From resistance to acceptance: 4 tips for a successful ERP project
In every change process, it is crucial that you involve the end users in the right way. End users regularly struggle with the pressure of having to manage project activities in addition to their day-to-day tasks. They generally have little or no project experience so they are unfamiliar with the project terminology and may not have the required skills. Moreover, they are often not fully aware about the commercial agreements, and this can lead to conflicting expectations and deep frustration.
The solution? Make sure everybody is well prepared – after all, preparation is half the battle.
1. Harmonise the project method
To prevent miscommunication, it is important to agree in advance on the project method to be used (such as Prince2). Then train the participants in the fundamental principles of that method so that everybody is speaking the same language. The same applies to the tooling to be used during the project. By training people to use the method and the tooling, you enable them to communicate as efficiently as possible.
2. Make sure there is enough user capacity
Start by making a clear estimate of the requisite skills and expertise to minimise the pressure on users. Then match these skills and expertise to the availability of people who actually possess those skills and expertise. If there are not enough of these people available, you can compensate for the shortage of user capacity by temporarily hiring extra capacity. You should also make sure that the department managers of the users concerned are actively participating in the project (for example, in the Steering Group). This will increase users’ confidence in the project because “their backs are covered”. All the users should be available throughout the project so that there is sufficient support for the solution that the project delivers.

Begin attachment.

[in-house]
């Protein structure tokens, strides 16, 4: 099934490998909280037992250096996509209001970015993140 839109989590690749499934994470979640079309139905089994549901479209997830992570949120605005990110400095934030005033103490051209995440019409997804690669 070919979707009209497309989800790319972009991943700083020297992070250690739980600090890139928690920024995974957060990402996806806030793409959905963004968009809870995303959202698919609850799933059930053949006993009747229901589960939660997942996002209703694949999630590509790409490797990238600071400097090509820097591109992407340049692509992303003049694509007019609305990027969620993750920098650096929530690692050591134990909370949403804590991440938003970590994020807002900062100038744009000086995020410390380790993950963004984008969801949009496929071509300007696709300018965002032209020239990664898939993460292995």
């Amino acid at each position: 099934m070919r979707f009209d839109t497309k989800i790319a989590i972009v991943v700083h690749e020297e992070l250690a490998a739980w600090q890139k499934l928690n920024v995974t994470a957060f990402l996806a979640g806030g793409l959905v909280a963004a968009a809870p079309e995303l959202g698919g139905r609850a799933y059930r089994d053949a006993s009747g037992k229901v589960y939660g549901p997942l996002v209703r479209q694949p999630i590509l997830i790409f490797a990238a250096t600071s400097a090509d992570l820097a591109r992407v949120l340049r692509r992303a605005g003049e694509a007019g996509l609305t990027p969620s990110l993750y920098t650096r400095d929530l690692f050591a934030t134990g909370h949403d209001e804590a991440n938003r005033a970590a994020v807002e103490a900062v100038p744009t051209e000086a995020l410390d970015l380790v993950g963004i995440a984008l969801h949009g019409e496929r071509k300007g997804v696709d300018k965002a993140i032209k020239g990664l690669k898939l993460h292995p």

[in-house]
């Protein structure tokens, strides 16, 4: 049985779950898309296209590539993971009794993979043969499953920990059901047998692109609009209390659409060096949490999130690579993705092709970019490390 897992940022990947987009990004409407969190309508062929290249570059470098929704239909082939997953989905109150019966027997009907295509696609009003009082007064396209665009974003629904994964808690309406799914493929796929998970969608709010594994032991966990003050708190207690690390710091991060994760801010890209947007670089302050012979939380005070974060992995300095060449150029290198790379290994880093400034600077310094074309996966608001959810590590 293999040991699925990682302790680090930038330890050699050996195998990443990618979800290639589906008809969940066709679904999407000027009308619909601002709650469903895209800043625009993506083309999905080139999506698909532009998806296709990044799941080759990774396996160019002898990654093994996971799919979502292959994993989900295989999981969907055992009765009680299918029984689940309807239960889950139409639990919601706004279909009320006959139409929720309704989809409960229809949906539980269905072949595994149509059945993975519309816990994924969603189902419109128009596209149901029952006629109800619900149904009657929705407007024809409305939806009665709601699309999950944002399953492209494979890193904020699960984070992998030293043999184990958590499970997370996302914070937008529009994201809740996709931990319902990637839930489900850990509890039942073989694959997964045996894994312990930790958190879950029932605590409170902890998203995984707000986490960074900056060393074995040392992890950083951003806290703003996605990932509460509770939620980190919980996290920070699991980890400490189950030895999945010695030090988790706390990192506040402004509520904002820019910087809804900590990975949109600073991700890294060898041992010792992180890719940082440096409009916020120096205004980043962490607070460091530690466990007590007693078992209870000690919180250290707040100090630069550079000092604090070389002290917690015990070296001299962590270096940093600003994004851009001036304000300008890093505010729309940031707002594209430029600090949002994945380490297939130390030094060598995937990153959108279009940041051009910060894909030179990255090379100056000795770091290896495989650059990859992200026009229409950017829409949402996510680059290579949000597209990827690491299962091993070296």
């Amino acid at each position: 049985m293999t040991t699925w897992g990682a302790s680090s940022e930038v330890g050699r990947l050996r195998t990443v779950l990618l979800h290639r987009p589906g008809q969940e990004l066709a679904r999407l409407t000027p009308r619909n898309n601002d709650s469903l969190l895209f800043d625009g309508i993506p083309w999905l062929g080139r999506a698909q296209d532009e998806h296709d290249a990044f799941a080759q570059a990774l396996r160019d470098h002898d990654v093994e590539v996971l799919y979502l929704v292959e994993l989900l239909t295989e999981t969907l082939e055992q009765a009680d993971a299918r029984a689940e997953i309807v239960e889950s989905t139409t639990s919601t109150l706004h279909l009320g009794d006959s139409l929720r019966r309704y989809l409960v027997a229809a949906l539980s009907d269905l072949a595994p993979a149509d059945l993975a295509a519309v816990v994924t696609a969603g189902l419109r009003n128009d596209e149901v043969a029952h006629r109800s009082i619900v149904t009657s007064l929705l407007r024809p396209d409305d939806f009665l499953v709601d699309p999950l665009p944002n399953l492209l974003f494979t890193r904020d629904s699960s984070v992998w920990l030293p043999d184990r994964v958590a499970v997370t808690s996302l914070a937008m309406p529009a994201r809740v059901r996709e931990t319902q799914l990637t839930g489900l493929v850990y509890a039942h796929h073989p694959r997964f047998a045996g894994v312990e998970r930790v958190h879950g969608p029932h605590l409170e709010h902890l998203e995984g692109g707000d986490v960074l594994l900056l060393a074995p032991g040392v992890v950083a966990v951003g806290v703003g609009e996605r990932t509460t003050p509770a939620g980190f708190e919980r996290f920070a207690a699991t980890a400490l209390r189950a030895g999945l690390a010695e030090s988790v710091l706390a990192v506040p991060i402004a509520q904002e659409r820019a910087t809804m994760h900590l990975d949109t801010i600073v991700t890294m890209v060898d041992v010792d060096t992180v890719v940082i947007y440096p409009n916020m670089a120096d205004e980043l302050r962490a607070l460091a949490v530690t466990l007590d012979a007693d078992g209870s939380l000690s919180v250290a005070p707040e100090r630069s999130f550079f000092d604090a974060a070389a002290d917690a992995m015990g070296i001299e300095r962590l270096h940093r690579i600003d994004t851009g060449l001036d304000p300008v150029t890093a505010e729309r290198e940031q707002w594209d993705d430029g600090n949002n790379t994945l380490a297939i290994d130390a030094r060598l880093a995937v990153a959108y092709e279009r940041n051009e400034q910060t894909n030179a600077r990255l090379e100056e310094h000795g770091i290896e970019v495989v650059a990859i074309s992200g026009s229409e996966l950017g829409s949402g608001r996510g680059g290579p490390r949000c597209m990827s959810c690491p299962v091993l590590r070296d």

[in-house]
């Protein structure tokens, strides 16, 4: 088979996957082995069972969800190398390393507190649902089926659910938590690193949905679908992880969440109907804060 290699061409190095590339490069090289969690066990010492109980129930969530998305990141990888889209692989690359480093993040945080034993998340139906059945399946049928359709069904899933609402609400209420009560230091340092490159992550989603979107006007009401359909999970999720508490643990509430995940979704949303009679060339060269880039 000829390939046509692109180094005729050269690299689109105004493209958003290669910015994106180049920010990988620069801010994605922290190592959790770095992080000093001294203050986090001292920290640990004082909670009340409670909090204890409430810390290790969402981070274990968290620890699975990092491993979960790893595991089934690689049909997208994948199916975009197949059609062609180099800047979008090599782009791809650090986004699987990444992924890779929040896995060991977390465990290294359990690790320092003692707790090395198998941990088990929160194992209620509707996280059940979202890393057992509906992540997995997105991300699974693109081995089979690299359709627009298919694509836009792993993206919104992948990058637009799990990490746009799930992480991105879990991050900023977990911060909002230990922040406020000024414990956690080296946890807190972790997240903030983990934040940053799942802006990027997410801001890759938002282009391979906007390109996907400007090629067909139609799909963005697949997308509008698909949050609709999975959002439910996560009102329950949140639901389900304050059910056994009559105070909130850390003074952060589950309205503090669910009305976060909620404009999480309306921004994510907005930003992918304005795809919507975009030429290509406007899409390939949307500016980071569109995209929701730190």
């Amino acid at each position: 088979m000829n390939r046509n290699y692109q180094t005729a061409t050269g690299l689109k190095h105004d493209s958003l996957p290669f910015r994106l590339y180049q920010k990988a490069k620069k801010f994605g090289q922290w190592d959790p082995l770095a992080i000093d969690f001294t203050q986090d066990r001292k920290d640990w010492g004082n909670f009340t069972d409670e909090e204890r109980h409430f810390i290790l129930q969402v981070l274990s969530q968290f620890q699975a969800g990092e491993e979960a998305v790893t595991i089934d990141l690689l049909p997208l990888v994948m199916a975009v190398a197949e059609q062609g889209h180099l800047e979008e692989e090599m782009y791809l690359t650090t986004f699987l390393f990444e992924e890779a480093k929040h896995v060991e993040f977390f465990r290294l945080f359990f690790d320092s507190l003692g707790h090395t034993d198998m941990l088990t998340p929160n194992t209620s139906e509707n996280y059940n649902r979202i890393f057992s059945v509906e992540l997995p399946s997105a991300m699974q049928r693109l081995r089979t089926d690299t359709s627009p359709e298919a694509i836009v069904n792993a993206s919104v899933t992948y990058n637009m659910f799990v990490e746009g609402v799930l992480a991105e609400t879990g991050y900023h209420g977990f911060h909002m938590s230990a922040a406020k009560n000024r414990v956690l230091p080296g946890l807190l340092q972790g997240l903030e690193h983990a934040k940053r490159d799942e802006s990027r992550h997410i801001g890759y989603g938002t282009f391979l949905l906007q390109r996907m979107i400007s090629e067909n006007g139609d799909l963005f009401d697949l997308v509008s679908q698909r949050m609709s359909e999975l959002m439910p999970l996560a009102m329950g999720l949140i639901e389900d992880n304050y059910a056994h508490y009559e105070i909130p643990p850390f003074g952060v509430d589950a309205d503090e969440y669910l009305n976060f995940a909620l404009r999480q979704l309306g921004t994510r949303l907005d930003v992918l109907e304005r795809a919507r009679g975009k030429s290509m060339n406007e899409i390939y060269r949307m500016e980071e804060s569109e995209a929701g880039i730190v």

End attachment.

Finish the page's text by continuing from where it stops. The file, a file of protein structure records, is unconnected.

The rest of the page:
3. Manage user expectations
It is important to effectively manage the expectations of the users. The documentation drawn up prior to the project must clearly specify what will be done – but also what will not be done – during the project. This information should then be clearly communicated to the project participants. That will ensure that everybody has realistic expectations about the solution to be delivered and will also guarantee the commercially agreed quality.
4. Project Management
Create the basis for a successful project by assembling a competent project team, introducing clear communication structures and clearly defining the scope before the project starts. That way, you avoid overloading users, giving users unrealistic expectations and putting quality at risk. And when you meet these conditions, you increase the chance of implementing a successful project.
Even if you forget everything you have read in this blog, remember one thing: a project is a shared undertaking, and you must always approach a project with this in mind if you want it to be successful.